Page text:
The goals and objectives succinctly present the intended purposes of the proposed project, indicating what the project will accomplish and by when. Goals are the broad purposes around which all of the project activities and resources will be organized. Goals are typically subdivided into objectives, which are more detailed, often including information such as target numbers and dates that will enable an evaluator to gauge the project's level of success.
This section of the proposal narrative describes the qualifications of those who will have primary responsibility for carrying out the proposed project, explaining how their training, experience, and unique qualifications will contribute to the success of the project.
Letters of Support or Letters of Commitment:
Signed statements, on letterhead, that document the readiness of agencies, community partners, consultants, and other entities, including the university itself, to participate in the proposed grant project and contribute the level of financial and programmatic support indicated in the proposal narrative and budget.
The anticipated completion point for a significant component of the proposed project (e.g., the point by which all data will be collected).
See proposal narrative.
A section of the proposal narrative that draws on a combination of quantitative and qualitative indicators to convincingly establish the rationale for the proposed grant project. The needs section typically occurs at the beginning the proposal narrative.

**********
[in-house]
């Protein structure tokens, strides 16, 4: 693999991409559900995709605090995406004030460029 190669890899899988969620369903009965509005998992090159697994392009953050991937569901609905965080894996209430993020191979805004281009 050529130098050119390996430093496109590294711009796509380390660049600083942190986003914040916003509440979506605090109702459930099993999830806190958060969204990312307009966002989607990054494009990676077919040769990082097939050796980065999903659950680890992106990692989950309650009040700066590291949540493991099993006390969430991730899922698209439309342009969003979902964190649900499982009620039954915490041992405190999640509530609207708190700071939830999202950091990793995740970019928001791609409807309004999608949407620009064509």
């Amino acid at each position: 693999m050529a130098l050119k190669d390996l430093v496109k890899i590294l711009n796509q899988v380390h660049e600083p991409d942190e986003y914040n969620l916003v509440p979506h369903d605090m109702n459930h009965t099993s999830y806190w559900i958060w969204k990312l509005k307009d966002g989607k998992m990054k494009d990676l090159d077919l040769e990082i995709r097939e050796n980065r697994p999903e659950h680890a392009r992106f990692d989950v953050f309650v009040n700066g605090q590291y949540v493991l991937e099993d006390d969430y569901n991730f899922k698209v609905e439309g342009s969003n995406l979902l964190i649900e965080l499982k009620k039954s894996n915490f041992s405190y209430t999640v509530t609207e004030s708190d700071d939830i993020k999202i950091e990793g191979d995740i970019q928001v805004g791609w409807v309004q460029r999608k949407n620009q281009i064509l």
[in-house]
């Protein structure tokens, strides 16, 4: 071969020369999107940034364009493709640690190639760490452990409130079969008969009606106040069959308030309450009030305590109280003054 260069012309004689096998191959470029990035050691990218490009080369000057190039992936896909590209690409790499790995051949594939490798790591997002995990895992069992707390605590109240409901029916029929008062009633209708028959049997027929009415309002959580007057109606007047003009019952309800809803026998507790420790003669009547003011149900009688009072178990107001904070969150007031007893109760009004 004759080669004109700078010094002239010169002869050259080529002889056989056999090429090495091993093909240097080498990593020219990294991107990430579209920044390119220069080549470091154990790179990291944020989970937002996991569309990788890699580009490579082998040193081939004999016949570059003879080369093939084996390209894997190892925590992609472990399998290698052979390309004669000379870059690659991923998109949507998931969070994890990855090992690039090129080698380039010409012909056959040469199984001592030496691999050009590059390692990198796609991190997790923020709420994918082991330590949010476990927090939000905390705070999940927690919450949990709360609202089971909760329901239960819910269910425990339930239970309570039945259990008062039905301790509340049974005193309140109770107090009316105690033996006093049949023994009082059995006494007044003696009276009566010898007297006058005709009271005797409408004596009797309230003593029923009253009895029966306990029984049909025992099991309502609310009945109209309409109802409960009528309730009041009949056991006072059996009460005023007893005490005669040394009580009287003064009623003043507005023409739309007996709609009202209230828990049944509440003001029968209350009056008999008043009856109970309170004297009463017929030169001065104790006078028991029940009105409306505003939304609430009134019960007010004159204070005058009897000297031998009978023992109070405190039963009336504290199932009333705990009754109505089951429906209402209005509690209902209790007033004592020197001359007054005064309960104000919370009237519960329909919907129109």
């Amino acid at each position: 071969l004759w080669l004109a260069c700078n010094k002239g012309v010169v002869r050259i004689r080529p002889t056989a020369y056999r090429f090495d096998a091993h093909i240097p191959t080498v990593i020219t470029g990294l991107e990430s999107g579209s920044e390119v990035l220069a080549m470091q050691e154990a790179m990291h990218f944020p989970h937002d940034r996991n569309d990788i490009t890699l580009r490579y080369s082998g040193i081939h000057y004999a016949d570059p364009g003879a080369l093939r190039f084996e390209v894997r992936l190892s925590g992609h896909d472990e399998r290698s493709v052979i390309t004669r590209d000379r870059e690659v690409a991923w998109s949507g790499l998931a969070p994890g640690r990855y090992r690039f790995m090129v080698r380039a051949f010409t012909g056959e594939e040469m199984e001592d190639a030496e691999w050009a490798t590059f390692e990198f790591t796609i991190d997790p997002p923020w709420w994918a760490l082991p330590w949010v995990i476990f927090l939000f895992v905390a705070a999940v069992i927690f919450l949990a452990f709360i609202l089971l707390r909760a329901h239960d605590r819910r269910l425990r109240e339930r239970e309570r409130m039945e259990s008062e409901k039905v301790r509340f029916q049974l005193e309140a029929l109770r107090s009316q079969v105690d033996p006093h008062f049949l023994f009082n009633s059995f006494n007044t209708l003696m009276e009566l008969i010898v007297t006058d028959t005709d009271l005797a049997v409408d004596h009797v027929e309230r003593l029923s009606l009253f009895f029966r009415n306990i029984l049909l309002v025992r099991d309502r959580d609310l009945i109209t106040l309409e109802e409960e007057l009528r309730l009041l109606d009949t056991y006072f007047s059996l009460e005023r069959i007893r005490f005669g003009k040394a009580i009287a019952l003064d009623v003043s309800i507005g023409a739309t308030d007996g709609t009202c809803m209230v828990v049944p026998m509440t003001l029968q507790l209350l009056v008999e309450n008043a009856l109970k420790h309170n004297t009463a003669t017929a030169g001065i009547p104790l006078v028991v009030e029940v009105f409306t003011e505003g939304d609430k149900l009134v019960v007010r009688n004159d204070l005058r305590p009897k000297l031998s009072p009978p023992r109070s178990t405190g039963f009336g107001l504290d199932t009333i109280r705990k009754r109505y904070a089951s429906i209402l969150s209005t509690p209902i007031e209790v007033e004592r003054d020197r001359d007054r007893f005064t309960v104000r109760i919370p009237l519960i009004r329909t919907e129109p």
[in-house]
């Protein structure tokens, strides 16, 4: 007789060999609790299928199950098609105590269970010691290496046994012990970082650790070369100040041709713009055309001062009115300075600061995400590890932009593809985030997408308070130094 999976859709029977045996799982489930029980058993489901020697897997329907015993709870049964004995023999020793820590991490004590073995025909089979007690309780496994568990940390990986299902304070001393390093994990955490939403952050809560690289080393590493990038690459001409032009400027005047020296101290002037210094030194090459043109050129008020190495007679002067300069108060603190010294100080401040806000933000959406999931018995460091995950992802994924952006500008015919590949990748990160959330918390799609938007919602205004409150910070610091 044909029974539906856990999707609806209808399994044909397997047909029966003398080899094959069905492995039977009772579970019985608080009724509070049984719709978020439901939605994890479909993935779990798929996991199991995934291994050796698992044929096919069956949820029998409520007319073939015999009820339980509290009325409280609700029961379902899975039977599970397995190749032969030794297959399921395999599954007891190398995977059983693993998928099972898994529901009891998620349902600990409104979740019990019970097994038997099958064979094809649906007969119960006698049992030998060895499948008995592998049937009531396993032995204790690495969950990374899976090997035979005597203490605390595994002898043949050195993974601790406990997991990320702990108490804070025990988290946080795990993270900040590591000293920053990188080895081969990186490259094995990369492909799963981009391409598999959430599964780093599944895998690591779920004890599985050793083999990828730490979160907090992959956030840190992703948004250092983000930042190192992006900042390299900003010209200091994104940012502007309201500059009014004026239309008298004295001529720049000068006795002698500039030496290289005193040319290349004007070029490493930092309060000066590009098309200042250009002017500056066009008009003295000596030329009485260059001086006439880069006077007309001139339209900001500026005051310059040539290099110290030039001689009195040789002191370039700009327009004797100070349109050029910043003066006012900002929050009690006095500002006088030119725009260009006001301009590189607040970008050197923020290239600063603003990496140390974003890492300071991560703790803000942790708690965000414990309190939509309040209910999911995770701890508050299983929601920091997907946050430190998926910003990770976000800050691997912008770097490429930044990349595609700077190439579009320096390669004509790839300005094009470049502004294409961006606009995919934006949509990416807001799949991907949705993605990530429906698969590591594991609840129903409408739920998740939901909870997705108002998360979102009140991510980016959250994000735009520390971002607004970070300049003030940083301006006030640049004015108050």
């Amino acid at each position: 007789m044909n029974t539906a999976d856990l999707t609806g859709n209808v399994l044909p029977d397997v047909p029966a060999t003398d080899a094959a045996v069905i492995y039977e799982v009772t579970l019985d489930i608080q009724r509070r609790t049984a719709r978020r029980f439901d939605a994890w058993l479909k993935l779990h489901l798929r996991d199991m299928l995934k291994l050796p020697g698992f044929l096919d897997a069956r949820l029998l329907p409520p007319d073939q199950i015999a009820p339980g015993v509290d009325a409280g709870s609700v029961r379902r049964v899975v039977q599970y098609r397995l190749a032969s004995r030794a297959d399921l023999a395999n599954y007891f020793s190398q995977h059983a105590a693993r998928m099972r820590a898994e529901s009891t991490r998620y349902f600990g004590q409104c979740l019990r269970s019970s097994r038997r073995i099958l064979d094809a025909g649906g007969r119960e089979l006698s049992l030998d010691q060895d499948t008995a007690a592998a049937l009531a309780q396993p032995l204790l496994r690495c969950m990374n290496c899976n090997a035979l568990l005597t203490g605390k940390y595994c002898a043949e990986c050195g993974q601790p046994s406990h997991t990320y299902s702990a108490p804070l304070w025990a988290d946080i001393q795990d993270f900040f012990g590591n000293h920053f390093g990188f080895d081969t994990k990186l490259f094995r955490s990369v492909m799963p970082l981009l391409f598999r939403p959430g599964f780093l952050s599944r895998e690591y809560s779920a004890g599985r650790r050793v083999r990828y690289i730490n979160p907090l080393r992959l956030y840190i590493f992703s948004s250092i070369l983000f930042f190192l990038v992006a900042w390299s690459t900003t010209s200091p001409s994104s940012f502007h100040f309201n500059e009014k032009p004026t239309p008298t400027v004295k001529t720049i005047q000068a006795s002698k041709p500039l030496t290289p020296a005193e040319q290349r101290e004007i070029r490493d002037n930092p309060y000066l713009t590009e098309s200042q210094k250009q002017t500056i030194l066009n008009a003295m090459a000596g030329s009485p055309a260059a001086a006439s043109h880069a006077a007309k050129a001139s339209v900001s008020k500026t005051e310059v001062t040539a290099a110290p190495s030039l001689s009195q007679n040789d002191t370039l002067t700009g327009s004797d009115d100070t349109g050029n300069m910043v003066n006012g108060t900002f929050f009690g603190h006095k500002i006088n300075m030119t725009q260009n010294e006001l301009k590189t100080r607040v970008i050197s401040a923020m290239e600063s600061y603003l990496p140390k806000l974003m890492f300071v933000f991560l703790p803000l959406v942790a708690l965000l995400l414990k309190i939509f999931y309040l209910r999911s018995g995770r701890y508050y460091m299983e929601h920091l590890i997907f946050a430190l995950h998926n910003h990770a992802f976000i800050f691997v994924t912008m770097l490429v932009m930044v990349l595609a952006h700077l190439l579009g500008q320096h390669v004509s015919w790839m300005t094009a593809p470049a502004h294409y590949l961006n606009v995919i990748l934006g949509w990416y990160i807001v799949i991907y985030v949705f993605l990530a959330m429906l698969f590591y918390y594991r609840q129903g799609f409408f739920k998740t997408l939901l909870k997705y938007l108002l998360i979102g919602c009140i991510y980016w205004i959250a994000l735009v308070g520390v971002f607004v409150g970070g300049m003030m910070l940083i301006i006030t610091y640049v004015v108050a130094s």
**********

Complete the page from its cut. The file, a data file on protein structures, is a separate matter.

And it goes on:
Outcomes are the specific improvements that will result if the project's goals and objectives are achieved. Like objectives, outcomes are typically stated succinctly and in measurable terms. The anticipated project outcomes may be presented along with the goals and objectives or in the evaluation section.
A description of the applicant's previous experience with similar grant projects. Past performance is especially important when seeking a competitive renewal of a grant project.
A detailed, sometimes lengthy, presentation of the proposed grant project in its entirety. The proposal narrative usually begins by documenting the need for the project and concludes by explaining how the project will be evaluated.
Scope of Work:
The scope of work, which typically appears in contract and subcontract proposals, performs the same function as the proposal narrative by mapping out what the applicant will do with the requested funds. A scope of work statement is typically shorter than a proposal narrative but contains some of the same key components, including goals and objectives, and activities.
A required component of some research proposals. Synergistic activities involve professional and scholarly activities focusing on the integration and transfer of knowledge, as well as its creation, causing one's professional and scholarly work to have a broader impact. Examples could include innovations in teaching and training (i.e. the development of curricular materials and pedagogical methods); development and/or refinement of research tools; computation methodologies and algorithms for problem-solving; and development of databases to support both research and education.
Time and Effort:
The specific amount of time, usually expressed in terms of a percentage, that each of the key personnel will devote to the project.
A visual depiction of when the various activities advancing the goals and objectives of the project will be completed, with the name or title of the individual responsible for these activities often indicated.